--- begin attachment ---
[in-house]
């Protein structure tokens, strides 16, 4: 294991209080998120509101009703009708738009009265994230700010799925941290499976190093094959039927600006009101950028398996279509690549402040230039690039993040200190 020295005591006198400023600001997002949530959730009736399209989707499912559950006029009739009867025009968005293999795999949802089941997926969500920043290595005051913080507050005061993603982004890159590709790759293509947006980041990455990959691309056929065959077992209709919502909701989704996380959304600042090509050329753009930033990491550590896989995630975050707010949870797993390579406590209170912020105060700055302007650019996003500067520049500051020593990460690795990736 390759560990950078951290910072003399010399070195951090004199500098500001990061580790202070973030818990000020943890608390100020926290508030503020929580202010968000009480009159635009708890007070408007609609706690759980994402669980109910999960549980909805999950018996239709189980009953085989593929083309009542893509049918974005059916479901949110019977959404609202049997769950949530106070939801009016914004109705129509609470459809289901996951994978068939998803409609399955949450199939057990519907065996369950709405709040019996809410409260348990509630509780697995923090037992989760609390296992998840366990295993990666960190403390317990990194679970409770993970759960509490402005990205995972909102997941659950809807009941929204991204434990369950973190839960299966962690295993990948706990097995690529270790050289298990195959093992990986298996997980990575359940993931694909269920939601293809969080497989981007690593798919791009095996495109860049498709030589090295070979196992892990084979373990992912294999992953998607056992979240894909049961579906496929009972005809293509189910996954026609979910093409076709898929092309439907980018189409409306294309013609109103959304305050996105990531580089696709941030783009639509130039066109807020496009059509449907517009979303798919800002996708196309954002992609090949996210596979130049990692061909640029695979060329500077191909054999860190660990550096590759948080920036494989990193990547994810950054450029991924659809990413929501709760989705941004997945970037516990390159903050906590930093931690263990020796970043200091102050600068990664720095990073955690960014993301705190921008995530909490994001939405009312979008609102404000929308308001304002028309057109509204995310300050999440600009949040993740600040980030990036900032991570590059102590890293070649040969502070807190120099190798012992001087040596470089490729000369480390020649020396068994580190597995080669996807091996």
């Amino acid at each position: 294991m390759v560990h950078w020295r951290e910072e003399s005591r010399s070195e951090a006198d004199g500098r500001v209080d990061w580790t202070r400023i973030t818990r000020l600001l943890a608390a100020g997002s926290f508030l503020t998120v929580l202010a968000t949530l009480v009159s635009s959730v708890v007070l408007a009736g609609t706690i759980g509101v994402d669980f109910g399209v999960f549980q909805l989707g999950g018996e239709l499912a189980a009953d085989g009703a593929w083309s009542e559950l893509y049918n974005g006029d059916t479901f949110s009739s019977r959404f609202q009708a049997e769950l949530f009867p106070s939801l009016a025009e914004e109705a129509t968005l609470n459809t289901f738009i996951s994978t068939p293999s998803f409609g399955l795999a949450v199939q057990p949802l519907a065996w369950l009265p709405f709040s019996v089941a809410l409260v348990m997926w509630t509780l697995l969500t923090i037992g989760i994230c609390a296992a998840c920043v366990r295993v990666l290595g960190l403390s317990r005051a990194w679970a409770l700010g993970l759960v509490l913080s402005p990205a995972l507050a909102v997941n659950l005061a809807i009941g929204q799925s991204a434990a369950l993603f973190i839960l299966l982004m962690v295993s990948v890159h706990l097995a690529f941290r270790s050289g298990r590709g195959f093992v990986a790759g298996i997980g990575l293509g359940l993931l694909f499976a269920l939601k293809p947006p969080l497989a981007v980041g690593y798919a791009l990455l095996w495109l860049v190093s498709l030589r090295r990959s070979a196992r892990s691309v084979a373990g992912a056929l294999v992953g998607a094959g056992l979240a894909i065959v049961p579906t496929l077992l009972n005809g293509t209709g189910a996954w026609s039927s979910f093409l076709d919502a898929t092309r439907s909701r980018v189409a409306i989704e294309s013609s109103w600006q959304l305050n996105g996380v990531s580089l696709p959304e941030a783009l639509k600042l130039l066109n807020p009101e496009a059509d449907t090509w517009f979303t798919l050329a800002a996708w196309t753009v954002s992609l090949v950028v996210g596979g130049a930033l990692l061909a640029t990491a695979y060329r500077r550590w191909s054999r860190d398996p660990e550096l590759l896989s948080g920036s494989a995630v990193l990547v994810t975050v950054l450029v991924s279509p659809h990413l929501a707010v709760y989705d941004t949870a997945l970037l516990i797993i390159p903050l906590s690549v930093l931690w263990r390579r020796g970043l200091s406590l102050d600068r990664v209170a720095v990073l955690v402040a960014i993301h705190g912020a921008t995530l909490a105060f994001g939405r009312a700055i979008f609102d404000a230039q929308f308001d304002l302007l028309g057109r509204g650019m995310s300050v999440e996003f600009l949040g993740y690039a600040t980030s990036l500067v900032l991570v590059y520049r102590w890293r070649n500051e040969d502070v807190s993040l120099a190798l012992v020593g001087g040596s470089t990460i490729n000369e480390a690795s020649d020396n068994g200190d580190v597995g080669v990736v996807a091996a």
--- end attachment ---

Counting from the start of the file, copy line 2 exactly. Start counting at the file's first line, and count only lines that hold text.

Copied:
């Protein structure tokens, strides 16, 4: 294991209080998120509101009703009708738009009265994230700010799925941290499976190093094959039927600006009101950028398996279509690549402040230039690039993040200190 020295005591006198400023600001997002949530959730009736399209989707499912559950006029009739009867025009968005293999795999949802089941997926969500920043290595005051913080507050005061993603982004890159590709790759293509947006980041990455990959691309056929065959077992209709919502909701989704996380959304600042090509050329753009930033990491550590896989995630975050707010949870797993390579406590209170912020105060700055302007650019996003500067520049500051020593990460690795990736 390759560990950078951290910072003399010399070195951090004199500098500001990061580790202070973030818990000020943890608390100020926290508030503020929580202010968000009480009159635009708890007070408007609609706690759980994402669980109910999960549980909805999950018996239709189980009953085989593929083309009542893509049918974005059916479901949110019977959404609202049997769950949530106070939801009016914004109705129509609470459809289901996951994978068939998803409609399955949450199939057990519907065996369950709405709040019996809410409260348990509630509780697995923090037992989760609390296992998840366990295993990666960190403390317990990194679970409770993970759960509490402005990205995972909102997941659950809807009941929204991204434990369950973190839960299966962690295993990948706990097995690529270790050289298990195959093992990986298996997980990575359940993931694909269920939601293809969080497989981007690593798919791009095996495109860049498709030589090295070979196992892990084979373990992912294999992953998607056992979240894909049961579906496929009972005809293509189910996954026609979910093409076709898929092309439907980018189409409306294309013609109103959304305050996105990531580089696709941030783009639509130039066109807020496009059509449907517009979303798919800002996708196309954002992609090949996210596979130049990692061909640029695979060329500077191909054999860190660990550096590759948080920036494989990193990547994810950054450029991924659809990413929501709760989705941004997945970037516990390159903050906590930093931690263990020796970043200091102050600068990664720095990073955690960014993301705190921008995530909490994001939405009312979008609102404000929308308001304002028309057109509204995310300050999440600009949040993740600040980030990036900032991570590059102590890293070649040969502070807190120099190798012992001087040596470089490729000369480390020649020396068994580190597995080669996807091996």